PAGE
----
|Nutrition Evidence Library|
What is the relationship between eating frequency and adiposity in children?
Evidence is insufficient to determine whether frequency of eating has an effect on overweight and obesity in children and adults.
Overall strength of the available supporting evidence: Strong; Moderate; Limited; Expert Opinion Only; Grade not assignable For additional information regarding how to interpret grades, click here.
Evidence Summary Overview
The literature review identified one prospective cohort study (Franko, 2008). The study was conducted in the
The Committee did not review the literature on the use of eating frequency as a tool for adults actively losing weight.
Evidence summary paragraphs:
Cohort Studies (1)
Franko DL et al, 2008 (neutral quality) conducted a prospective cohort study in the United States to investigate the relationship between meal frequency and BMI. Participants were from the National Growth and Health survey, and were recruited at ages nine to 10 years and followed for 10 years. Three-day food records were collected annually for visits one to four, seven, eight and 10, and were used to calculate meal frequency (days eating more than three meals). Height, weight and BMI were assessed every year. The final samples included 2,379 girls who were black or white, non-Hispanic. Girls who ate more than three meals on more days had lower BMI-for-age Z-scores (P<0.0001). For each additional day of eating more than three meals, BMI-for-age Z-scores were estimated to increase by -0.05 (95% CI: -0.3, -0.6). However, the slope of this association tended to become less steep in the later visits (P<0.0001). The main effect for meal frequency and overweight was not significant (P=0.20), but there was a significant race by meal frequency interaction (P=0.02). Black girls who ate more than three meals on more days exhibited a decreased likelihood of overweight; for each additional day consuming more than three meals, black girls were 1.23 (95% CI: 1.05, 1.50) less likely to be overweight. The authors concluded that meal frequency, measured by number of days with more than three meals per day, was inversely associated to BMI in adolescent girls.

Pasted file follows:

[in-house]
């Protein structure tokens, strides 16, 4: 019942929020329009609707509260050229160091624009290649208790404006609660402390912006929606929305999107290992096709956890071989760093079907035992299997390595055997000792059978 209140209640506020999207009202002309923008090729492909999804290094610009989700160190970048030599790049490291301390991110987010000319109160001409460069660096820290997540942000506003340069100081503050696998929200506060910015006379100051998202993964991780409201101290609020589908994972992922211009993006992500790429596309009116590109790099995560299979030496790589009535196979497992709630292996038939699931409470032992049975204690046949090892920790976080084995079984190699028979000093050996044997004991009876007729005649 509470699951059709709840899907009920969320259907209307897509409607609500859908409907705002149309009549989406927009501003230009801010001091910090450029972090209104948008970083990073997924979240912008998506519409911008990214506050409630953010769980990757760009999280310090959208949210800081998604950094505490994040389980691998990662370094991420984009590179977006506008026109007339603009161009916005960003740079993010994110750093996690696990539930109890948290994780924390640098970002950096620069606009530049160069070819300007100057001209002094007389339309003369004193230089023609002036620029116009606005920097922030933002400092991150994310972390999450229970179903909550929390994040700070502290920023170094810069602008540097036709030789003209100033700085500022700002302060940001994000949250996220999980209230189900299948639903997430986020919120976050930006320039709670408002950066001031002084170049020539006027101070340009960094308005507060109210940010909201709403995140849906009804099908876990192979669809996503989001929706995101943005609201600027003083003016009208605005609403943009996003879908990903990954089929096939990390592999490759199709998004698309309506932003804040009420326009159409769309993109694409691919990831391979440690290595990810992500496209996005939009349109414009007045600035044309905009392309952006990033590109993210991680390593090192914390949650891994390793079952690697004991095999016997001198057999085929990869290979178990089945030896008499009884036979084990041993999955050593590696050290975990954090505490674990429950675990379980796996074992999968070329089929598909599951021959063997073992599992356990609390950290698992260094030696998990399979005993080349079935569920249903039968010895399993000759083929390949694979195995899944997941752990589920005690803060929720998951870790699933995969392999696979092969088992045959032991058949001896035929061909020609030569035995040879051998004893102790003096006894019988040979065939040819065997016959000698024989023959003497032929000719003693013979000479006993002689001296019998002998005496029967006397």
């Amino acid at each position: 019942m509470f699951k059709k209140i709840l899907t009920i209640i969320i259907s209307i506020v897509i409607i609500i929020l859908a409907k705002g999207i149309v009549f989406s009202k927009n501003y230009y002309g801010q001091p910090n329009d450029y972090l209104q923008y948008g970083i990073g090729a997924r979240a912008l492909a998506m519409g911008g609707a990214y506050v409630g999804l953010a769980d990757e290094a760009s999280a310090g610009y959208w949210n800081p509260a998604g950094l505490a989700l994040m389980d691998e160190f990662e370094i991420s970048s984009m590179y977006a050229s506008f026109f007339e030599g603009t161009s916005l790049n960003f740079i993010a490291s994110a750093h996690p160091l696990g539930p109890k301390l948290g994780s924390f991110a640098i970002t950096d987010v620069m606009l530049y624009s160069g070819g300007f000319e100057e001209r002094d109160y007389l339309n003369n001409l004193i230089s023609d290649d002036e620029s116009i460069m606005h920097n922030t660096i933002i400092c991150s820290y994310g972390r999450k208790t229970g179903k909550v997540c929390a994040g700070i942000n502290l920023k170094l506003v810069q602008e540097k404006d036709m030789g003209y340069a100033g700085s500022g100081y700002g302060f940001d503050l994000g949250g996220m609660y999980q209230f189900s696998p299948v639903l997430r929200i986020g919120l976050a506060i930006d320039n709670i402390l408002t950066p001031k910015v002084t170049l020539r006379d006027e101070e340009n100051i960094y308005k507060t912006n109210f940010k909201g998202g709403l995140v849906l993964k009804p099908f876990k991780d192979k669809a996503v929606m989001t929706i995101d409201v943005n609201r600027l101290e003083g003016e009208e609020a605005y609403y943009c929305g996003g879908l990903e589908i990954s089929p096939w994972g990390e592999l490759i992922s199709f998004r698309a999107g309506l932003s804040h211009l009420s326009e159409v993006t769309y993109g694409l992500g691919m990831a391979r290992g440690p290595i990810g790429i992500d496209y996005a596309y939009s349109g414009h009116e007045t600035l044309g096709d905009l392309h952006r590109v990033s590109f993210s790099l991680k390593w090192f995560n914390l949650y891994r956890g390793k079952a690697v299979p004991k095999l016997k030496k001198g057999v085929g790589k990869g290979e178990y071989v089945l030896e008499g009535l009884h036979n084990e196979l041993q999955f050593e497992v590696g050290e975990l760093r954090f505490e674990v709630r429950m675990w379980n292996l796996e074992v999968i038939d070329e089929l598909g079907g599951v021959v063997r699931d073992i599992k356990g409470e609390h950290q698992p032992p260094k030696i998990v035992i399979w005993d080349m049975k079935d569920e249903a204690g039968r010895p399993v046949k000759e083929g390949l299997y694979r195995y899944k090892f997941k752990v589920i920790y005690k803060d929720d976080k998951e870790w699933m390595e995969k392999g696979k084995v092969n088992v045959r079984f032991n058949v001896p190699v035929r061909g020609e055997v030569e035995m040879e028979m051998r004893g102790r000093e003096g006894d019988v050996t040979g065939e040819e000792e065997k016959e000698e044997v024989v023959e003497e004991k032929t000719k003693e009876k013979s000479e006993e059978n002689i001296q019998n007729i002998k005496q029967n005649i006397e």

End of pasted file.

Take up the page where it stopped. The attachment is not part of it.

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Research Design and Implementation Rating Summary
For a summary of the Research Design and Implementation Rating results, click here.